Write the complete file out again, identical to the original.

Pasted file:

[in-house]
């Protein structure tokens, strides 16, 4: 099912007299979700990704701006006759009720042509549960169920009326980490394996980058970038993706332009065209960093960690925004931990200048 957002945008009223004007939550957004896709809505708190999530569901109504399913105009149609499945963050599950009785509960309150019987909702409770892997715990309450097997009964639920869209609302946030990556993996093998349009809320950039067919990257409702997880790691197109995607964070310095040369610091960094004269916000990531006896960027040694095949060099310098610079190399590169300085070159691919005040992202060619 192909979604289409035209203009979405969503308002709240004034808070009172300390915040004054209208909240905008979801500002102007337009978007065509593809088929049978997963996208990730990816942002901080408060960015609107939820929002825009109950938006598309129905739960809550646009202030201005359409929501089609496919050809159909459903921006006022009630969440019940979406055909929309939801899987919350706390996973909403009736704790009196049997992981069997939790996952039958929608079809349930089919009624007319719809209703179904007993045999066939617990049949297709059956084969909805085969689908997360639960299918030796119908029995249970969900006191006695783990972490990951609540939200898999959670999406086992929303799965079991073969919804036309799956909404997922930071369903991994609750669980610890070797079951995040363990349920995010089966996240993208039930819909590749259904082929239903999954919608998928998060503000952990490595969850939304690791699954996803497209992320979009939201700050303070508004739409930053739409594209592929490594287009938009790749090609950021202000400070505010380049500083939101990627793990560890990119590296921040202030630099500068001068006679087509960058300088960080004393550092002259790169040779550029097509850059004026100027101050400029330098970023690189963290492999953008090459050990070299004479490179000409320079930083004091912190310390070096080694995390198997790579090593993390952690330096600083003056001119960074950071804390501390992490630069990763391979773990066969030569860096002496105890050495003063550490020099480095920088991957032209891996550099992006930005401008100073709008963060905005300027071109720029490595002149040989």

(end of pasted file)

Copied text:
[in-house]
């Protein structure tokens, strides 16, 4: 099912007299979700990704701006006759009720042509549960169920009326980490394996980058970038993706332009065209960093960690925004931990200048 957002945008009223004007939550957004896709809505708190999530569901109504399913105009149609499945963050599950009785509960309150019987909702409770892997715990309450097997009964639920869209609302946030990556993996093998349009809320950039067919990257409702997880790691197109995607964070310095040369610091960094004269916000990531006896960027040694095949060099310098610079190399590169300085070159691919005040992202060619 192909979604289409035209203009979405969503308002709240004034808070009172300390915040004054209208909240905008979801500002102007337009978007065509593809088929049978997963996208990730990816942002901080408060960015609107939820929002825009109950938006598309129905739960809550646009202030201005359409929501089609496919050809159909459903921006006022009630969440019940979406055909929309939801899987919350706390996973909403009736704790009196049997992981069997939790996952039958929608079809349930089919009624007319719809209703179904007993045999066939617990049949297709059956084969909805085969689908997360639960299918030796119908029995249970969900006191006695783990972490990951609540939200898999959670999406086992929303799965079991073969919804036309799956909404997922930071369903991994609750669980610890070797079951995040363990349920995010089966996240993208039930819909590749259904082929239903999954919608998928998060503000952990490595969850939304690791699954996803497209992320979009939201700050303070508004739409930053739409594209592929490594287009938009790749090609950021202000400070505010380049500083939101990627793990560890990119590296921040202030630099500068001068006679087509960058300088960080004393550092002259790169040779550029097509850059004026100027101050400029330098970023690189963290492999953008090459050990070299004479490179000409320079930083004091912190310390070096080694995390198997790579090593993390952690330096600083003056001119960074950071804390501390992490630069990763391979773990066969030569860096002496105890050495003063550490020099480095920088991957032209891996550099992006930005401008100073709008963060905005300027071109720029490595002149040989």